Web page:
June 17, 2014
Contact: University Relations
A research paper by Jeffrey K. Sawyer, the H. Mebane Turner Professor of Early American and American Constitutional History in the University of Baltimore's Yale Gordon College of Arts and Sciences, recently made the top 10 for downloads on the Social Science Research Network, after the classic 1990 article, first published in The American Journal of Legal History, was posted on the site. SSRN is a worldwide disseminator of scholarship in the humanities, law, management, sustainability and other fields.
Sawyer's paper, "'Benefit of Clergy' in Maryland and Virginia," examines a well-established criminal law procedure, in which a first-time offender about to be convicted of a felony and sentenced to hang instead could request this benefit, based on a medieval practice of transferring criminous clerics from the common law courts to the bishops' courts. Having received "benefit of clergy," the offender then would be branded with a letter, indicating his crime, such as "M" for "manslayer," and released without further punishment. But no repeat offenders were allowed to claim the benefit.
This happened to two British soldiers who were involved in the Boston Massacre of March 5, 1770. The two received convictions of manslaughter in a jury trial after the entire group of soldiers had been found not guilty of murder by the justices of the Superior Court of Massachusetts. Despite the guilty conviction, the soldiers' request for "benefit of clergy" was successful. According to Sawyer, the procedure was used throughout the colonies until after the Revolution, providing some leniency in an otherwise completely brutal system.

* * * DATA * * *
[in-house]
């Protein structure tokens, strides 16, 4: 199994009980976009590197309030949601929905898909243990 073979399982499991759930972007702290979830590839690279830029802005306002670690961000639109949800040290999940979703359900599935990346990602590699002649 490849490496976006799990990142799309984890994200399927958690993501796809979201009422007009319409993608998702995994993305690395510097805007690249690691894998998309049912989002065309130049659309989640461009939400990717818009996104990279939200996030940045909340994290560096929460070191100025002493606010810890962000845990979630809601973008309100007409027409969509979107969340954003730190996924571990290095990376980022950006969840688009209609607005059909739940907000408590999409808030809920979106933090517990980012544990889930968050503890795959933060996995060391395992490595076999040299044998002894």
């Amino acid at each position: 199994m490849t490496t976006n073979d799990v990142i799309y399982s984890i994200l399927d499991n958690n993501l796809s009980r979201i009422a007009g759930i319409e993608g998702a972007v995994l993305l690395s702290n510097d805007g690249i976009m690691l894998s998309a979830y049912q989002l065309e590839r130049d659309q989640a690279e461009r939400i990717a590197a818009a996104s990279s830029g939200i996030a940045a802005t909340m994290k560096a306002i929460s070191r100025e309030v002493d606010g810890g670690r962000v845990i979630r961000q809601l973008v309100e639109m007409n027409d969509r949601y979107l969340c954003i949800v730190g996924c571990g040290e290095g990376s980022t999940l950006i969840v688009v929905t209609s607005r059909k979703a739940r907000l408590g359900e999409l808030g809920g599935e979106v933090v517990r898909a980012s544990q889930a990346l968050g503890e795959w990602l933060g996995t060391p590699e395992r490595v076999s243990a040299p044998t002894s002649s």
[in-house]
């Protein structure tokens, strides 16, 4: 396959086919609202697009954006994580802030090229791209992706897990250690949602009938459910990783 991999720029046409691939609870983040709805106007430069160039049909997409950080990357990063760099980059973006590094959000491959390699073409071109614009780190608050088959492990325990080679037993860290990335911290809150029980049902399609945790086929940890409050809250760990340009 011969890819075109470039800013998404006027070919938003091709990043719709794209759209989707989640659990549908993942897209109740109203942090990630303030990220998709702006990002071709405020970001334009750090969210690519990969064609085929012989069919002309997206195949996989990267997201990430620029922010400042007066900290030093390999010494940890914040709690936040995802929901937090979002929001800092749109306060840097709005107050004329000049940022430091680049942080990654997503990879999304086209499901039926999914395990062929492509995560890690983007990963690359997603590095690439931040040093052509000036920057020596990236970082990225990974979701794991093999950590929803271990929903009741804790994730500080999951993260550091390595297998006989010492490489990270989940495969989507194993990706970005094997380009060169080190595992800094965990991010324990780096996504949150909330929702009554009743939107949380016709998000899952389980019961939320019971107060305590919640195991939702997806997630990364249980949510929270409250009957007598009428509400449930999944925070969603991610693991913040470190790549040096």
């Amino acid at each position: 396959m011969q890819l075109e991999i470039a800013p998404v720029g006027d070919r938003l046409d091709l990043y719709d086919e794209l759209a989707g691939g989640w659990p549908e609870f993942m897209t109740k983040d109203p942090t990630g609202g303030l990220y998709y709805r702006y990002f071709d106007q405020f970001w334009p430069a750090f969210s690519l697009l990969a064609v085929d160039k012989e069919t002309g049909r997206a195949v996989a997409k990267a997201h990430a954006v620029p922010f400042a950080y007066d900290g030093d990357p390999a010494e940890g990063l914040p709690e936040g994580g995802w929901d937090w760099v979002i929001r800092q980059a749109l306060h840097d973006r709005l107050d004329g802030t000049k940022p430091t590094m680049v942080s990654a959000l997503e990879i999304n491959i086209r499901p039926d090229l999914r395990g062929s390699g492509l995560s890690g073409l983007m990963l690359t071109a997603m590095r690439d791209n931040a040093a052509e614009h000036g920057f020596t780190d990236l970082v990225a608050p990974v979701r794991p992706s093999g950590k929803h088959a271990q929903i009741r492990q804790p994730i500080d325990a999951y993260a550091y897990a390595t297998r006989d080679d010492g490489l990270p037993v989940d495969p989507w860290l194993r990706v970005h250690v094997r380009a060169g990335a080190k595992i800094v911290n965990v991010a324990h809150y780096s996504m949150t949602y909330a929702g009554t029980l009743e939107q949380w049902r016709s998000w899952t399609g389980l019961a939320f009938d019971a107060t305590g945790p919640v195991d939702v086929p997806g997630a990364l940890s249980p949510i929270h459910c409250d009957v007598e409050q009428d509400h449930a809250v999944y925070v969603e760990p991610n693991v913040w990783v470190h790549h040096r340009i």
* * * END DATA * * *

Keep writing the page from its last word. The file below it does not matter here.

Laura Bryan, dean of the College of Arts and Sciences, praised Sawyer's work and his SSRN ranking.
"Jeffrey Sawyer is an outstanding scholar and educator, and I am greatly pleased that his work is receiving national recognition," Bryan said. "His writing is clear and concise, and his findings enhance our understanding of colonial life, law and the search for justice."
Read an abstract of Sawyer's paper on the SSRN site.
The University of Baltimore is a member of the University System of Maryland and comprises the College of Public Affairs, the Merrick School of Business, the UB School of Law and the Yale Gordon College of Arts and Sciences.